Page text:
Singapore and South Korea have been mentioned by world leaders, epidemiologists and the media as models that should be emulated by Europe and the United States in the global battle against COVID-19.
For example, The New York Times published “How South Korea Flattened the Curve” on 23 March, while CNBC’s 31 March article was titled “Countries in lockdown should do what Singapore has done, says coronavirus expert.”
While both countries are worthy of praise, noticeably absent from global recognition is Macau, which deserves to be mentioned alongside them.
Case in point: on Friday, Singapore’s Prime Minister announced a series of measures to combat COVID-19. Among them were the closure of schools and casinos, which were implemented in Macau weeks ago. The Prime Minister further stated that “[we] will no longer discourage people from wearing masks” which was a surprising statement given all the accolades Singapore has been receiving. Macau should be given credit for these five initiatives:
Macau since late January, South Korea since mid-February and Singapore in early April.
Macau closed its casinos for 15 days on 5 February and has since implemented strict guidelines for their operation, including a maximum of four players per baccarat table, versus the usual seven. The DICJ has since directed some casinos, at least verbally, to implement a maximum of three players per baccarat table. Korea’s ban on casinos has not been uniformly applied to all casinos until very recently. Singapore just announced the closure of both its casinos. Macau’s closure was impressive given that gaming taxes account for 86% of its revenues. It’s almost impossible to shutter its casinos, as they employ 58,000 of its 640,000 residents.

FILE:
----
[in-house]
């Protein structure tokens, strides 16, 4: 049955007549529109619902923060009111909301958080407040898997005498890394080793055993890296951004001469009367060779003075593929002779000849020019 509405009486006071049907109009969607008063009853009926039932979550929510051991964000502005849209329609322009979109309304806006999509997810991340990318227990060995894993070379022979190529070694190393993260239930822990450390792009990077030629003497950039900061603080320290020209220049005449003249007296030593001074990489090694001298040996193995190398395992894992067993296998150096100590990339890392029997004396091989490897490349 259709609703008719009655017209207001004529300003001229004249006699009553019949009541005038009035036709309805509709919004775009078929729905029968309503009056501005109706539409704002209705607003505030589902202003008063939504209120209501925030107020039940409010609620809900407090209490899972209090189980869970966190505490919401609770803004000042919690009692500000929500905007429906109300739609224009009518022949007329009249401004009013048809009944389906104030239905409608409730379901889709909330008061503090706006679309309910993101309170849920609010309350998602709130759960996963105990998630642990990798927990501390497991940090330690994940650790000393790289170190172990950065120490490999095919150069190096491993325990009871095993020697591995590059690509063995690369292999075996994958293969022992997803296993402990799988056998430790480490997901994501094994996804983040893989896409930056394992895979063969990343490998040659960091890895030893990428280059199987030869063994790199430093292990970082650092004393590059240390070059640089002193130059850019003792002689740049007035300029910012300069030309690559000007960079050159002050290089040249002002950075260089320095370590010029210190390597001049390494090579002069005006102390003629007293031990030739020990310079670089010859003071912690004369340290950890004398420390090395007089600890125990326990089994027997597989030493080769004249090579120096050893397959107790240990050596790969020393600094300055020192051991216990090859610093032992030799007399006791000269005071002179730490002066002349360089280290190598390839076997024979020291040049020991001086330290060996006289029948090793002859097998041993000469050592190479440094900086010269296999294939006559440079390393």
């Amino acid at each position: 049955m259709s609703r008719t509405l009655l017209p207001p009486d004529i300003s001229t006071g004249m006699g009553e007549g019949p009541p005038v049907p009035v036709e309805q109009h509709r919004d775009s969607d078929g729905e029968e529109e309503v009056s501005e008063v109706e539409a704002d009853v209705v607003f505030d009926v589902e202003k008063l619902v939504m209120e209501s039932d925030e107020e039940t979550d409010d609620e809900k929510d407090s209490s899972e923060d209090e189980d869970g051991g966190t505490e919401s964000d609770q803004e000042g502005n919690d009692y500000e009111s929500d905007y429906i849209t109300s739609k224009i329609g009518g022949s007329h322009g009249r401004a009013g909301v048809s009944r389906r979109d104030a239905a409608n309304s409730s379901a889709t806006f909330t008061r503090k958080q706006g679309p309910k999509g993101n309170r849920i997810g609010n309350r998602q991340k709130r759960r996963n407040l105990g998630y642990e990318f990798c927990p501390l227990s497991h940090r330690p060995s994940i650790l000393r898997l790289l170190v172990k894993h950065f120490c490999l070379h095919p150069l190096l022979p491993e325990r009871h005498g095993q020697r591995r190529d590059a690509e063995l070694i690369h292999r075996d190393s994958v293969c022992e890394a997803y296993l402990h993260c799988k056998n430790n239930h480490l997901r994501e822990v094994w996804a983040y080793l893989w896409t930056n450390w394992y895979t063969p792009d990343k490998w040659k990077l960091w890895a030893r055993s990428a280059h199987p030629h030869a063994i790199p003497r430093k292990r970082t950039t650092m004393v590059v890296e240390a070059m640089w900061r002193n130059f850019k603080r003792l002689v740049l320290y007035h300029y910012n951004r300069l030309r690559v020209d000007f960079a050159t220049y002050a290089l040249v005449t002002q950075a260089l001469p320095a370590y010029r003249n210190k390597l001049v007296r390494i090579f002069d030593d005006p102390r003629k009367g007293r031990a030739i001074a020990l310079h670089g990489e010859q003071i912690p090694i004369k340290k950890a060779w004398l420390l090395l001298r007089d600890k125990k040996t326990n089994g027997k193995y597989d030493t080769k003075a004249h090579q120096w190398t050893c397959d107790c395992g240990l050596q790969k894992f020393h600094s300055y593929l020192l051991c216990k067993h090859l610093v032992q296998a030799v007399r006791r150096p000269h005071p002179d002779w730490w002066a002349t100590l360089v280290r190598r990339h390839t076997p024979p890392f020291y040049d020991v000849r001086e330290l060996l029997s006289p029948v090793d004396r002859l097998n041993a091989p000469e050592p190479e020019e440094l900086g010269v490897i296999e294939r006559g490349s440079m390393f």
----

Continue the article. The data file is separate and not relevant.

On 2 April, the World Health Organization (WHO) stated it is no longer against the public wearing ordinary masks. Contrast that with Macau making face masks available for every resident, and doing whatever it can to make mask-wearing in public ubiquitous since early February. Macau’s Chief Executive has worn them in every public appearance since then.
Test and trace
Singapore and South Korea have deservedly received praise for their rigorous testing, but Macau similarly deserves credit for its stringent tracing efforts, which have led to the discovery of several of its 44 cases so far.
Macau’s newly elected Chief Executive has been decisive and quick. When dealing with an exponentially growing virus, speed is crucial.
As a region often cited as the most densely populated in the world, Macau has implemented many lessons from the 2002 SARS crisis. It deserves to be recognized for its success, far superior to most other regions around the world and no less than on par with the very best of its Asian neighbors.